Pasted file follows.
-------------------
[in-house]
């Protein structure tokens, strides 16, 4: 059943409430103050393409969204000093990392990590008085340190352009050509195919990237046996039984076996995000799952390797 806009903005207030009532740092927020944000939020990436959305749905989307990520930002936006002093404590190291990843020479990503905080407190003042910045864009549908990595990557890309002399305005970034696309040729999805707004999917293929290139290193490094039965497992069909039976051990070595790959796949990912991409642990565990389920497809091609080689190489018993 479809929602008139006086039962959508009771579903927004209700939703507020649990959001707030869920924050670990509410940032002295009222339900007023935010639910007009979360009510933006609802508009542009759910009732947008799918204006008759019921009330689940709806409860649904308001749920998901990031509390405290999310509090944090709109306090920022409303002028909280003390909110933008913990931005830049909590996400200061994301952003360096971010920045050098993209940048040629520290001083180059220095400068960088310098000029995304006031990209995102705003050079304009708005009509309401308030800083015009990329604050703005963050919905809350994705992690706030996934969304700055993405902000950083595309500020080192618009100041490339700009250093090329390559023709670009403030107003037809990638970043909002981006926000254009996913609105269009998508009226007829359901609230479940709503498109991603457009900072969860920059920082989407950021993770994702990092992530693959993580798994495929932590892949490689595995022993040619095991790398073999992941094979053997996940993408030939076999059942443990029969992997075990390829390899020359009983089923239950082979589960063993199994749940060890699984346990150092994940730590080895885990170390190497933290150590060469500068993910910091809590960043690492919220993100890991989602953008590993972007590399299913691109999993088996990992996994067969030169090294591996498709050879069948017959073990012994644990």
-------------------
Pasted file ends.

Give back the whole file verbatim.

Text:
[in-house]
């Protein structure tokens, strides 16, 4: 059943409430103050393409969204000093990392990590008085340190352009050509195919990237046996039984076996995000799952390797 806009903005207030009532740092927020944000939020990436959305749905989307990520930002936006002093404590190291990843020479990503905080407190003042910045864009549908990595990557890309002399305005970034696309040729999805707004999917293929290139290193490094039965497992069909039976051990070595790959796949990912991409642990565990389920497809091609080689190489018993 479809929602008139006086039962959508009771579903927004209700939703507020649990959001707030869920924050670990509410940032002295009222339900007023935010639910007009979360009510933006609802508009542009759910009732947008799918204006008759019921009330689940709806409860649904308001749920998901990031509390405290999310509090944090709109306090920022409303002028909280003390909110933008913990931005830049909590996400200061994301952003360096971010920045050098993209940048040629520290001083180059220095400068960088310098000029995304006031990209995102705003050079304009708005009509309401308030800083015009990329604050703005963050919905809350994705992690706030996934969304700055993405902000950083595309500020080192618009100041490339700009250093090329390559023709670009403030107003037809990638970043909002981006926000254009996913609105269009998508009226007829359901609230479940709503498109991603457009900072969860920059920082989407950021993770994702990092992530693959993580798994495929932590892949490689595995022993040619095991790398073999992941094979053997996940993408030939076999059942443990029969992997075990390829390899020359009983089923239950082979589960063993199994749940060890699984346990150092994940730590080895885990170390190497933290150590060469500068993910910091809590960043690492919220993100890991989602953008590993972007590399299913691109999993088996990992996994067969030169090294591996498709050879069948017959073990012994644990």